In 2001, the last time a similar survey asked a comparable question, about 20 percent of all the immigrants interviewed said they were thinking of going home.”

At the same time, almost 70% of the interviewees felt their lives were better in America than they would be in their home countries. According to the pollster who conducted the survey, their major concern was fear that they would not be able to get or keep American jobs.

Legal immigrants should not have to fear for their jobs. However, without a breakdown in the responses from legal and illegal immigrants, it’s hard to evaluate this information. It’s also difficult to tell if their fears are justifiably based on anti-immigrant attitudes or on the slowing of the economy, especially in housing which employs many immigrants.

— DRJ

Hawaiian Sovereignty

Filed under: Miscellaneous — DRJ @ 5:41 pm

[Guest post by DRJ]

A group of native Hawaiians has taken over the Iolani Palace museum in Honolulu in order to peacefully protest Hawaiian statehood and support Hawaiian sovereignty.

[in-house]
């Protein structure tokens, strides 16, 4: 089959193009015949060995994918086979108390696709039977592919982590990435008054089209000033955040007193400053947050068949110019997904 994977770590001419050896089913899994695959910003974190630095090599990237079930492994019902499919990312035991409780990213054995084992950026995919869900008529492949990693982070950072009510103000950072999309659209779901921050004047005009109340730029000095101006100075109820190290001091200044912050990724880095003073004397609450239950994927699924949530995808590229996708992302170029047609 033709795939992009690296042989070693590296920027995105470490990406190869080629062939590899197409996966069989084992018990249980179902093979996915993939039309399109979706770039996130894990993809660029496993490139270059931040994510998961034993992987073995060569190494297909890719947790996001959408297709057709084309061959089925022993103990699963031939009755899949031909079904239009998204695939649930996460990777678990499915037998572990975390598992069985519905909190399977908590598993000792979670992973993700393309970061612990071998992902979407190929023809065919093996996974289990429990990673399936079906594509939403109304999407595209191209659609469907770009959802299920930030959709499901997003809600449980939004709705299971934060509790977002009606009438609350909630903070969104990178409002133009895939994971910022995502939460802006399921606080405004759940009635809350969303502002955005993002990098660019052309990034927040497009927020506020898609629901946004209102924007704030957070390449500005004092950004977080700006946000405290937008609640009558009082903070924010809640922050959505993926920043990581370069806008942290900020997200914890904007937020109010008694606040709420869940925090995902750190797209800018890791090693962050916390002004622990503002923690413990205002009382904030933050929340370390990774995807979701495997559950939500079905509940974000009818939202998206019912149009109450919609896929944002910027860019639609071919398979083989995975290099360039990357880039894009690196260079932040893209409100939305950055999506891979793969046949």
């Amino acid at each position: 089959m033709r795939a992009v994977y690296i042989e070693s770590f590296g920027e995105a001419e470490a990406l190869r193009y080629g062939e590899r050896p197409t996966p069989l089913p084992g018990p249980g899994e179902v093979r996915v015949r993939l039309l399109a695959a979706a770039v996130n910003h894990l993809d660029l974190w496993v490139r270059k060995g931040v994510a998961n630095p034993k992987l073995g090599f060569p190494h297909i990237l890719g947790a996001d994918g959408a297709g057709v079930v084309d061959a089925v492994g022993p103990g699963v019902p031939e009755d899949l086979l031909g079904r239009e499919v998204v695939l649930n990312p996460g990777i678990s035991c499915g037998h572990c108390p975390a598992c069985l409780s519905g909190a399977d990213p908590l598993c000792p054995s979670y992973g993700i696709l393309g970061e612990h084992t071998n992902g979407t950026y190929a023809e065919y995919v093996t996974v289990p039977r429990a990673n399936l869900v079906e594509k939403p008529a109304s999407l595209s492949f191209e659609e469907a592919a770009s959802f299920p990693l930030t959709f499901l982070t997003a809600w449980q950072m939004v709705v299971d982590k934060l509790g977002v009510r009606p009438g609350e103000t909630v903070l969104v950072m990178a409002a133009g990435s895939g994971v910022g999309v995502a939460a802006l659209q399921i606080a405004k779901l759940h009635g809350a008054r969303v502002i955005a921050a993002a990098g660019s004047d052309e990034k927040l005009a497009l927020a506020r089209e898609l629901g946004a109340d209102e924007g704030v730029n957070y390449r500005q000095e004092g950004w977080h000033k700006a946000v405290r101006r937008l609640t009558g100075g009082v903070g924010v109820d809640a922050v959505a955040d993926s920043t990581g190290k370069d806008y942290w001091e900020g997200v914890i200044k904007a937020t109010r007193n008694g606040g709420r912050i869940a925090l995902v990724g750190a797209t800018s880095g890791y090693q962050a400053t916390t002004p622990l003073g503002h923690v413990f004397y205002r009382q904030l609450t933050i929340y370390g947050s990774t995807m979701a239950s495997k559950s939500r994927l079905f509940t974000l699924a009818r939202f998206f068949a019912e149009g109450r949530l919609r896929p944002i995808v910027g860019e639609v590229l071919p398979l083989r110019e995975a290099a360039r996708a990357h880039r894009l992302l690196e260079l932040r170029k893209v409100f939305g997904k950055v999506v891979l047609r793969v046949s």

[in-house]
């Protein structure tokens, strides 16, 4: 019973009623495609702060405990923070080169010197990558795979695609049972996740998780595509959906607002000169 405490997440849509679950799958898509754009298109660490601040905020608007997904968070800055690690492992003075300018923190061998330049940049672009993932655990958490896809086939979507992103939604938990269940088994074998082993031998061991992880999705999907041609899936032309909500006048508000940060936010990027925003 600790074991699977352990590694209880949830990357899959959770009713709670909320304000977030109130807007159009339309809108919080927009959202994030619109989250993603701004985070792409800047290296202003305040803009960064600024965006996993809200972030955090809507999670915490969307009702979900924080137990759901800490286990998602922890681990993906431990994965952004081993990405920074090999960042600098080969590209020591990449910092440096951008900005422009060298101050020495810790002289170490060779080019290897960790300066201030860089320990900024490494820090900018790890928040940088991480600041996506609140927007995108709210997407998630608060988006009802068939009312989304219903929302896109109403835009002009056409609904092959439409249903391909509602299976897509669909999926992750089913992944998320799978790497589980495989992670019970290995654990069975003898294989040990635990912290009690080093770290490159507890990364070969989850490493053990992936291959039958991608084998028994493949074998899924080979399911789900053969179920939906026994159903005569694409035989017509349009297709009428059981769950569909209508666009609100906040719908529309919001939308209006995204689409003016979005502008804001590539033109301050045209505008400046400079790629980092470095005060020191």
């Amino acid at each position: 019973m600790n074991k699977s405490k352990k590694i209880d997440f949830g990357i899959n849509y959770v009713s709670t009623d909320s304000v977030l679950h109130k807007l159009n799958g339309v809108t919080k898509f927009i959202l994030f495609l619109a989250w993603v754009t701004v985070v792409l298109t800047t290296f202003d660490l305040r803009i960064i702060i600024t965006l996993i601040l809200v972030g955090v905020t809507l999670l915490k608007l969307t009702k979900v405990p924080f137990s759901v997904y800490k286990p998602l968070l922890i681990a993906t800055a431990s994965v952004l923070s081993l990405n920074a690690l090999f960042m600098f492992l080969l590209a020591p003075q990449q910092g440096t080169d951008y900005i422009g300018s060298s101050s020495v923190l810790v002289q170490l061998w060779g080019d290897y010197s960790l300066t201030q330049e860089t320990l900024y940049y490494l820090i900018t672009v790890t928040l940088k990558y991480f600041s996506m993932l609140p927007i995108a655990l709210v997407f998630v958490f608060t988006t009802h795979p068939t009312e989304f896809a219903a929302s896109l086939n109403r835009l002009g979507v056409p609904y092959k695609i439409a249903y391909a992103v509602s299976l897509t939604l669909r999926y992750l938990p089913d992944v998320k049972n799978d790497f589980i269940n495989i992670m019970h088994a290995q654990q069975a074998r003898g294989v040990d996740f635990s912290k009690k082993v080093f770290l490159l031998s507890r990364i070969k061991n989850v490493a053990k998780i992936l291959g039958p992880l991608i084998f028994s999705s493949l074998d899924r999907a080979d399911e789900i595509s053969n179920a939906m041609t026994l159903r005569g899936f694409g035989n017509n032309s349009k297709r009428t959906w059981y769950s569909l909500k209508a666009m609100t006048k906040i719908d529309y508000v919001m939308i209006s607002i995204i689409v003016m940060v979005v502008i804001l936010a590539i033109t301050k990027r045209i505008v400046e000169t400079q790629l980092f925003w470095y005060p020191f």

Is there any group of people left in America that doesn’t feel oppressed?

— DRJ

Hometown Paper Takes Obama to Task

Filed under: 2008 Election — DRJ @ 3:15 pm

[Guest post by DRJ]

We let close friends and family say things to us that we would reject from others. Maybe that explains why Chicago Sun Times’ columnist Carol Marin feels free to speak bluntly with Barack Obama about Jeremiah Wright:

“What took Barack Obama so long? Yes, the “old uncle who says things I don’t always agree with” is no longer welcome for dinner. That was the Illinois senator’s urgently delivered message about his fiery former pastor, the Rev. Jeremiah Wright, whom he had previously denounced but not, until Tuesday, disowned.

What the presidential candidate from Chicago had to say was strongly worded, solemn and angry. It was powerful and personal. But it still raises the question of his response time. In political terms, this was a 3 a.m. phone call that went into voice mail.